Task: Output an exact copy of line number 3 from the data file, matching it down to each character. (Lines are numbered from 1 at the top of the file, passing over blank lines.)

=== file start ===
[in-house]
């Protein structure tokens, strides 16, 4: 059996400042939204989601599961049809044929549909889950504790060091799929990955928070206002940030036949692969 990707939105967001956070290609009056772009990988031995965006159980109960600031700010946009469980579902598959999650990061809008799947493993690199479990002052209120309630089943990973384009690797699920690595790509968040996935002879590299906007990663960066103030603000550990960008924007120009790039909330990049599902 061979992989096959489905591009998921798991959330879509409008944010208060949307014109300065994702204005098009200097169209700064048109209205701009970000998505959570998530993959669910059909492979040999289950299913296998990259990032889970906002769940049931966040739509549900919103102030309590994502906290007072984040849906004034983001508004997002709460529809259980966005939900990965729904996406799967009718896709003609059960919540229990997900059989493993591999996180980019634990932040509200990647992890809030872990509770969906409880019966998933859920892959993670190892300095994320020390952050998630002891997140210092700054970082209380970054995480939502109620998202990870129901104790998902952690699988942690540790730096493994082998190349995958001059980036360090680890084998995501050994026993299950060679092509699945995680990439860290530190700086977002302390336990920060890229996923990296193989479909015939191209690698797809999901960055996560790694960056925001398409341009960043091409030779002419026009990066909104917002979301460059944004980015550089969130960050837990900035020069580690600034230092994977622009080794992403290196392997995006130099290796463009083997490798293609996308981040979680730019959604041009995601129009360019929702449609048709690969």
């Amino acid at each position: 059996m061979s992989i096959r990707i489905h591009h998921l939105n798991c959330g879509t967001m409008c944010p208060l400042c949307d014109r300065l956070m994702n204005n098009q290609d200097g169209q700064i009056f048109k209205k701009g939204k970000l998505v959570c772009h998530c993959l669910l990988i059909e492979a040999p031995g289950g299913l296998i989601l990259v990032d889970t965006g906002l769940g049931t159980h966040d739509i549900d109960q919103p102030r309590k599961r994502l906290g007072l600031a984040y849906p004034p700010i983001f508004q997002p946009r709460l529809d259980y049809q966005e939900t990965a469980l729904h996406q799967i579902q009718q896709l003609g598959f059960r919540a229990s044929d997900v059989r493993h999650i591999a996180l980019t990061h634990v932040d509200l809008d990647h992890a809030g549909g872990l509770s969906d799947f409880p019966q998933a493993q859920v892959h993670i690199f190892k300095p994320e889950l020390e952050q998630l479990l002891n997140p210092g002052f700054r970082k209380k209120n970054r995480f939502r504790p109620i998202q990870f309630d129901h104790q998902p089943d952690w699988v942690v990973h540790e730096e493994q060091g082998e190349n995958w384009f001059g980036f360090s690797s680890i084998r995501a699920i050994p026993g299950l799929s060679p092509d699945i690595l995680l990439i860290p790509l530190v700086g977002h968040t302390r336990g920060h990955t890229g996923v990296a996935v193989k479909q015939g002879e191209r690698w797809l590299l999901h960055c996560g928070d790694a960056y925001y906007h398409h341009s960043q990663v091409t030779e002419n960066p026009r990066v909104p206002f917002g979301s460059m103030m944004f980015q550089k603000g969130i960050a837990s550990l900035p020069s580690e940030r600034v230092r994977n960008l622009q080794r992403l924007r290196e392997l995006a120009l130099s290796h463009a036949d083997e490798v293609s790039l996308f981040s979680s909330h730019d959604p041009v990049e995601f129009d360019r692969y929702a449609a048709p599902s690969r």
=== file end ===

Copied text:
């Amino acid at each position: 059996m061979s992989i096959r990707i489905h591009h998921l939105n798991c959330g879509t967001m409008c944010p208060l400042c949307d014109r300065l956070m994702n204005n098009q290609d200097g169209q700064i009056f048109k209205k701009g939204k970000l998505v959570c772009h998530c993959l669910l990988i059909e492979a040999p031995g289950g299913l296998i989601l990259v990032d889970t965006g906002l769940g049931t159980h966040d739509i549900d109960q919103p102030r309590k599961r994502l906290g007072l600031a984040y849906p004034p700010i983001f508004q997002p946009r709460l529809d259980y049809q966005e939900t990965a469980l729904h996406q799967i579902q009718q896709l003609g598959f059960r919540a229990s044929d997900v059989r493993h999650i591999a996180l980019t990061h634990v932040d509200l809008d990647h992890a809030g549909g872990l509770s969906d799947f409880p019966q998933a493993q859920v892959h993670i690199f190892k300095p994320e889950l020390e952050q998630l479990l002891n997140p210092g002052f700054r970082k209380k209120n970054r995480f939502r504790p109620i998202q990870f309630d129901h104790q998902p089943d952690w699988v942690v990973h540790e730096e493994q060091g082998e190349n995958w384009f001059g980036f360090s690797s680890i084998r995501a699920i050994p026993g299950l799929s060679p092509d699945i690595l995680l990439i860290p790509l530190v700086g977002h968040t302390r336990g920060h990955t890229g996923v990296a996935v193989k479909q015939g002879e191209r690698w797809l590299l999901h960055c996560g928070d790694a960056y925001y906007h398409h341009s960043q990663v091409t030779e002419n960066p026009r990066v909104p206002f917002g979301s460059m103030m944004f980015q550089k603000g969130i960050a837990s550990l900035p020069s580690e940030r600034v230092r994977n960008l622009q080794r992403l924007r290196e392997l995006a120009l130099s290796h463009a036949d083997e490798v293609s790039l996308f981040s979680s909330h730019d959604p041009v990049e995601f129009d360019r692969y929702a449609a048709p599902s690969r």